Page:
I know that it's very sad, but for the past few weeks, I only seem to have read books about statistics*. Most of that time has been spend reading "Intermediate statistics for dummies" by Deborah Rumsey; this book has introduced me to such concepts as multiple regressional analysis, and I was very excited to read about using this technique with forward selection.
Just after having updated my draft research proposal with material on forward selection, I received some pages from my mentor on multiple regression in which he came out strongly against this technique. It was difficult at first to understand what his objection was, but after a few more readings of Rumsey's text, I began to realise that forward selection is maybe not such a good technique and that it would be better to replace it with the 'best subsets' technique. Here is a very good description of the technique.
As I write in my proposal, The final analysis necessary for dis/proving the hypotheses will be performed by multiple regressional analysis, using the 'best subsets' method. King (2003, p394) writes that "This approach allows the researcher to compare a number of models via summary statistics and then select one or more best sets of variables. Note that a computer program has not selected a model for the researcher". Both forward and backward stepwise methods suffer from the problem that once a variable has been included (or discarded), it cannot appear in any later models.
To quote a sentence from the linked article, "In general, if there are p-1 possible candidate predictors, then there are 2p-1 possible regression models containing the predictors. For example, 10 predictors yield 210 = 1024 possible regression models. That's a heck of a lot of models to consider! The good news is that statistical software, such as Minitab, does all of the dirty work for us". I won't be using Minitab, but rather the freeware program OpenStats which fortunately supports the best subsets technique. My research has about 18 different predictors which could mean that I would need 262,144 models! I strongly suspect that several of the predictors which I have listed in my research have little to no correlation with my dependent variable (EUC practice) and so I can discard these predictors before using the best subsets technique. I expect that about six predictors will take part in the final model, which means that there will be 64 possible models.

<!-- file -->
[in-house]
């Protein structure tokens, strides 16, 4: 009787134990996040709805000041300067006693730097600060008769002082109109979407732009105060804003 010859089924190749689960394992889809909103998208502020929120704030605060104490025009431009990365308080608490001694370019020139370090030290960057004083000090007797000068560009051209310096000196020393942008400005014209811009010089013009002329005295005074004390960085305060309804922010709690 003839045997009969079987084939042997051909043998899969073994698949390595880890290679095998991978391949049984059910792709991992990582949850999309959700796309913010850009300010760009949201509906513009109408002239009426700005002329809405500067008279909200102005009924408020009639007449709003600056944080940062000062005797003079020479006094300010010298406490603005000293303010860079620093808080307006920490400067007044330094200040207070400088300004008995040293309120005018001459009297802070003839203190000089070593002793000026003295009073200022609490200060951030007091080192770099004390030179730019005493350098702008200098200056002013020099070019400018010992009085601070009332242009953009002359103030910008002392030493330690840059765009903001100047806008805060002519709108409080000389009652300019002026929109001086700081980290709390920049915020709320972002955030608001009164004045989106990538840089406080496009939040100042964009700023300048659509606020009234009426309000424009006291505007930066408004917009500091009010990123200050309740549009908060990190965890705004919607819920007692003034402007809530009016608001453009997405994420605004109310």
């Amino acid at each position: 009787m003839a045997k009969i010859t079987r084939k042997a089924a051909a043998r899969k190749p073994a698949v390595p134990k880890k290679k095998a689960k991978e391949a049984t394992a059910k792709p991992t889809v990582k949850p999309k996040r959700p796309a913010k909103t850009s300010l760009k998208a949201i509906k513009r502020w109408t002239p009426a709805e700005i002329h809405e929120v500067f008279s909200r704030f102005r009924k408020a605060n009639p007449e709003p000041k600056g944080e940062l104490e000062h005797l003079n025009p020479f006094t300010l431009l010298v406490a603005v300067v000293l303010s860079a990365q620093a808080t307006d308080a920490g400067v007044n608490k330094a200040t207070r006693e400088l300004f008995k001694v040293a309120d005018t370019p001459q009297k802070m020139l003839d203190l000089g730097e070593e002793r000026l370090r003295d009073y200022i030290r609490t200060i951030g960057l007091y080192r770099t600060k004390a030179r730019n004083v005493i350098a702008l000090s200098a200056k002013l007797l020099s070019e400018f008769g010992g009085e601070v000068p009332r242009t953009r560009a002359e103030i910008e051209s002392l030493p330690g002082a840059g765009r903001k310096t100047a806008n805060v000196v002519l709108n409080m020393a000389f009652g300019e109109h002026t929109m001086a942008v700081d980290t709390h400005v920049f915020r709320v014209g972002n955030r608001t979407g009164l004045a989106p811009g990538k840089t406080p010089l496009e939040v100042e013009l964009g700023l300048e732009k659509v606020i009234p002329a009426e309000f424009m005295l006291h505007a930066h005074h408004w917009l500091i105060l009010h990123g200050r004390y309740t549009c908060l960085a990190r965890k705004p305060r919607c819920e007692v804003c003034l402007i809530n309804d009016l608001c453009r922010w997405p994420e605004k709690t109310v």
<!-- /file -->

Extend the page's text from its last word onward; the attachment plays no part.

I read the 'dummies' book on the Kindle and once again came to the conclusion that whilst it's fine to read novels with the Kindle, it's very hard to read learning materials. All the many tables which Rumsey provides are mixed up and unreadable, and I find myself constantly flipping between pages, making it very difficult to maintain a level of understanding. So I have ordered a 'real' copy of the book. Once I have it, I will practice entering some of her data sets into OpenStats.
Not content with this, I have also been reading a book called "Naked statistics", which provides a very understandable introduction to statistics. To make things easier, there aren't many numbers in the book (I suspect that many people get put off by the endless tables of numbers, the raw data for statistical analysis), but rather descriptions. This approach makes concepts such as mean, median, standard deviation and hypothesis testing much easier to understand.
I haven't finished the book yet so I don't know whether it scales the lofty heights of multiple regression (I suspect not).
I would definitely recommend both these book to all DBA students, suggesting that first they read 'Naked statistics' and only then start on 'Intermediate statistics'. To quote part of the introduction, "In hindsight, I now recognise that it wasn't the math that bothered me in calculus class; it was that no one ever saw fit to explain the point of it." This books explains very well the 'point' of statistics without going into the maths (at least, not very deeply).
* For light relief, I've been rereading the late Fred Pohl's "Gateway" series in the past few days.